- Learn how achieving universal access to water, sanitation and hygiene is critical in helping communities build back better from COVID-19.
- Understand how universal access to water, sanitation and hygiene could provide more than $2.6 trillion in health benefits between 2021 and 2040.
The attainment of universal access to water, sanitation and hygiene (WASH) is fundamental to inclusive and sustainable development.
Inadequate access to WASH is responsible for as much as 10% of the global disease burden, contributing to 1.6 million preventable deaths each year, including 60% of all diarrhoeal deaths. A lack of basic WASH requires households to spend 1–2 hours per day on average collecting water, displacing time spent in employment or education. The incidence of these impacts on health and economic opportunity skews heavily towards women, meaning a lack of WASH is a critical barrier to female empowerment and gender equality.
Aspects of the case for investment in WASH are captured in benefit-cost ratio assessments, which consistently demonstrate strong value for money.
Benefit-cost ratios (BCRs) compare the socioeconomic gains from an investment against their costs, all measured in monetary terms, in order to assess value for money. Leading estimates have shown that universal WASH offers excellent value for money, with BCR ranges of 4–8 even where key societal impacts such as gender equality are not accounted for.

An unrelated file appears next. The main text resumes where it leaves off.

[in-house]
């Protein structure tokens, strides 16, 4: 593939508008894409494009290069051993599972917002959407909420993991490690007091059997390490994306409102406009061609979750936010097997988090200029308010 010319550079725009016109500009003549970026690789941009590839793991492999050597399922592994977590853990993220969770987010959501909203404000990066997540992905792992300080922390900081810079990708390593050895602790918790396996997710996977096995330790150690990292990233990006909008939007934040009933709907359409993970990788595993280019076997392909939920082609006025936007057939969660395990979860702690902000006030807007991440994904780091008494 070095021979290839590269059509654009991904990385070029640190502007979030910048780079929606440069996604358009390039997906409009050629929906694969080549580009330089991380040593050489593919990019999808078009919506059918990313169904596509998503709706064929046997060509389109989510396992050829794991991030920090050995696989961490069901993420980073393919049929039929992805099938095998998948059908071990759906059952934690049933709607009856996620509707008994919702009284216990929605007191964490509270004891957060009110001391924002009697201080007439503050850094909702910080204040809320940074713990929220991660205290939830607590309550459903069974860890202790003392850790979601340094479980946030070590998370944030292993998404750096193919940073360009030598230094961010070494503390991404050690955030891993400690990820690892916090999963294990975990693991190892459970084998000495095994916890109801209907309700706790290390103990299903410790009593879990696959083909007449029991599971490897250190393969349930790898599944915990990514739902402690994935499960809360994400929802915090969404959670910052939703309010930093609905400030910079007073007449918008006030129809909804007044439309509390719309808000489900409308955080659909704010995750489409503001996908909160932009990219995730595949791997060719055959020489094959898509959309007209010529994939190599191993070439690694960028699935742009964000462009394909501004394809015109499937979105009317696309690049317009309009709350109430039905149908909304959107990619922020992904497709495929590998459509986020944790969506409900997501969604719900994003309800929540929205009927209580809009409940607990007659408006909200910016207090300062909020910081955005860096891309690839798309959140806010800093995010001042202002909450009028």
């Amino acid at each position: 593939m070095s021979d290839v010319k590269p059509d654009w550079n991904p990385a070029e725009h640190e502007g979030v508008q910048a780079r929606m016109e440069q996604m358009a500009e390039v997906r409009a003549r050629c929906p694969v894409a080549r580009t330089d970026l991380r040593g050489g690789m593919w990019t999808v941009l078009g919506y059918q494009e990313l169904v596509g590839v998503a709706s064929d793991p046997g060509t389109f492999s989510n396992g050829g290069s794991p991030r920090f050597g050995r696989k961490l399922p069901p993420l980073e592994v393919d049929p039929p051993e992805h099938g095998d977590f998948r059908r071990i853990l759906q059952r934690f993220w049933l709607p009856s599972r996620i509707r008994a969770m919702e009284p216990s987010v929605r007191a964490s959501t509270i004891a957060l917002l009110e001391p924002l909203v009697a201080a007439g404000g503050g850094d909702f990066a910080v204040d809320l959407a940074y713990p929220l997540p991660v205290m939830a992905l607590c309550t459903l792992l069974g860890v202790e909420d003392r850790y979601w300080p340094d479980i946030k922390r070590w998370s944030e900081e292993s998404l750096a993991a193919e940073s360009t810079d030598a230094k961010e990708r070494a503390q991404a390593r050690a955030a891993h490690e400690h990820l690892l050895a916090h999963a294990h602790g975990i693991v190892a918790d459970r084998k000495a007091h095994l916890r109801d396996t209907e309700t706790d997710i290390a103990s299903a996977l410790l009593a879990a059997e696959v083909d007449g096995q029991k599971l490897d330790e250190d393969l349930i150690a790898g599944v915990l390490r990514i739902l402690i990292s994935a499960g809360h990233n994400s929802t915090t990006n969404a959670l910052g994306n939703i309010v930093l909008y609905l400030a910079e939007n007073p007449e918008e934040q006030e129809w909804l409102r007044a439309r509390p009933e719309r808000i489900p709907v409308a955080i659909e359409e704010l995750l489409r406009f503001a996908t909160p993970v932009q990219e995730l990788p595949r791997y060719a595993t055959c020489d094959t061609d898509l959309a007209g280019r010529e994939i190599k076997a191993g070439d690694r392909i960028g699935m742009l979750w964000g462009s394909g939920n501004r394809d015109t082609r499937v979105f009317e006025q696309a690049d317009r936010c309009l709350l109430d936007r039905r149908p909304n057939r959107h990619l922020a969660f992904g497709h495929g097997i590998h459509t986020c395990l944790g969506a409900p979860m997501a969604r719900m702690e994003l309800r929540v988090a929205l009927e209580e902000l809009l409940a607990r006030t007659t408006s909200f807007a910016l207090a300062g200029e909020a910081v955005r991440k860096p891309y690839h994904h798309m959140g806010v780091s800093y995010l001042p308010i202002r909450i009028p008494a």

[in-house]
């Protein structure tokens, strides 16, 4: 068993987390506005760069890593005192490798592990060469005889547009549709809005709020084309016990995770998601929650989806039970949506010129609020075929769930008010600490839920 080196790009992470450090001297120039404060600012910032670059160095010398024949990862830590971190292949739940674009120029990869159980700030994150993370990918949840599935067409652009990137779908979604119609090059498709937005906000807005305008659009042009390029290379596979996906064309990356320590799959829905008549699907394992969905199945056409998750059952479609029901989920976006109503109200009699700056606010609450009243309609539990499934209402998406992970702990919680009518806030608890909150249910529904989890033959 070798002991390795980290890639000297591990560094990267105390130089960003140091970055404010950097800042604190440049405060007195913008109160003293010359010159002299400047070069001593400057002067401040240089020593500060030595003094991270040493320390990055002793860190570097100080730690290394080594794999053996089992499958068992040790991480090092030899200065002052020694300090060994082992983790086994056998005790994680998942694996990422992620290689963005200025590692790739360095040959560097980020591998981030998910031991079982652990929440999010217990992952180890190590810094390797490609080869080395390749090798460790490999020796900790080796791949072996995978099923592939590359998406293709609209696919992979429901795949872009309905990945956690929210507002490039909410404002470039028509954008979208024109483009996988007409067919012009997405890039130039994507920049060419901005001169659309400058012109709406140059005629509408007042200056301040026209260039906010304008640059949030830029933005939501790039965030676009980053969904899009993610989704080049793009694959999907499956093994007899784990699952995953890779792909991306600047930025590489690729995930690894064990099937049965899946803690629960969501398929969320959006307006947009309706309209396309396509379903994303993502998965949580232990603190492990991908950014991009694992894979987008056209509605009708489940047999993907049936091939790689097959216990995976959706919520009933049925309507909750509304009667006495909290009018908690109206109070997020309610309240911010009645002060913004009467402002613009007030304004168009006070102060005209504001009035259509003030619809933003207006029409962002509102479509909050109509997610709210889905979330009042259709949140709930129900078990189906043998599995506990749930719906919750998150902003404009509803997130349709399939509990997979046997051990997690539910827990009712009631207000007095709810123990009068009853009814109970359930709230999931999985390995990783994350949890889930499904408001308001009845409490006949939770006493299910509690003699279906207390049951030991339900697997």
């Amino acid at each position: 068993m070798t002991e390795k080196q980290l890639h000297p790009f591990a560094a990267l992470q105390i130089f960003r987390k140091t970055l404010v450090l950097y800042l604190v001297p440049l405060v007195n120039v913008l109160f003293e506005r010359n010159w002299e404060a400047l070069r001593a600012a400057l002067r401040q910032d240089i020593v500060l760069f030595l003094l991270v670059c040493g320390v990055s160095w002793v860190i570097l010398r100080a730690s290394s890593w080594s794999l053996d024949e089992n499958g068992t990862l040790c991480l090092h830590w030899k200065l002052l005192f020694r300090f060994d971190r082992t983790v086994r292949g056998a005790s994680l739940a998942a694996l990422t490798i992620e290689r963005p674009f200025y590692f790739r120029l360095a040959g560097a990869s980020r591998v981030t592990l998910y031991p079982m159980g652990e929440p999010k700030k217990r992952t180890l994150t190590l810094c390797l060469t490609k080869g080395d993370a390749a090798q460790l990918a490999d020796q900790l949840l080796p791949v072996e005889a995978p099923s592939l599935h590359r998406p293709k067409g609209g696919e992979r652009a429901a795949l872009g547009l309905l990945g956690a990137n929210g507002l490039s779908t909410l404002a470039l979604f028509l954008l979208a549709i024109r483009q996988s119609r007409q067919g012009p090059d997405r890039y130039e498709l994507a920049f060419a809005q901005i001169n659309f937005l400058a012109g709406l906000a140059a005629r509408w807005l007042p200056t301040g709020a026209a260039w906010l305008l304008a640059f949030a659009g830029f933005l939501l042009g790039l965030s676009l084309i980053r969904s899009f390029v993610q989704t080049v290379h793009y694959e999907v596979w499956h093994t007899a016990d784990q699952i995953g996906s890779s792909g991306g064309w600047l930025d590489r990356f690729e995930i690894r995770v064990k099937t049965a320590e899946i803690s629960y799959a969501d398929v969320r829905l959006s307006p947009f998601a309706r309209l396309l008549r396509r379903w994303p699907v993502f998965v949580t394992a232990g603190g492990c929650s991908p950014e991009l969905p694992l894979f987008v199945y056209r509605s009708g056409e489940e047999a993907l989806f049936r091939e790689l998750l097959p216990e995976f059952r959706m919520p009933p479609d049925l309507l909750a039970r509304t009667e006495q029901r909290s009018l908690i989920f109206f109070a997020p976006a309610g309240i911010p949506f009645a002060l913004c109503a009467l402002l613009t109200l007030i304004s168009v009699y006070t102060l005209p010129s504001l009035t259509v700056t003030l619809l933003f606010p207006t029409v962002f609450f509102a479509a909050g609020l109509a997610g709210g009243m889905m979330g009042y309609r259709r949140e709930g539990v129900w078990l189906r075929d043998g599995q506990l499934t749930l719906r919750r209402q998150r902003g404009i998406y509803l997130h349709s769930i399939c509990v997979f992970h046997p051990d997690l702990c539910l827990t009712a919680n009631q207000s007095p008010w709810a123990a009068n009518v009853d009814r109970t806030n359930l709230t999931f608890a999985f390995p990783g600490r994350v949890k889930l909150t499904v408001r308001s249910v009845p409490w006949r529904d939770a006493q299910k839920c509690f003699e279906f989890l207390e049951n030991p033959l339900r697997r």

In the wake of COVID-19 and with increasing risks from climate change, it is timely to revisit the case for investment in WASH.
The pandemic has exposed the devastating economic and societal consequences of infectious disease – the risks of which are expected to increase significantly as a result of climate change. Yet the potential role of WASH in mitigating the risks of airborne infectious disease, which is significant for COVID-19, and in promoting climate resilience, has yet to be included in a BCR. At a time where many governments and donors are seeking to ‘build back better’ in the aftermath of COVID-19, the contribution of this study is to revisit the case for investment in universal WASH, updating previous estimates and accounting for its effects on resilience to climate change and respiratory disease.
The objective of this report is to provide an updated investment case for WASH services, reflecting major global challenges: climate change, COVID-19 response and recovery, and building resilience.
The rest of the report is structured as follows:
- Section 2 outlines the role of WASH in achieving health, environment, socioeconomic and resilience outcomes;
- Section 3 details the findings from the benefit-cost analysis scenarios;
- Section 4 provides case studies of WaterAid projects in Ethiopia and Bangladesh that illustrate the role of WASH in building community resilience; and,
- Section 5 concludes with paths forward for financing WASH post-COVID-19.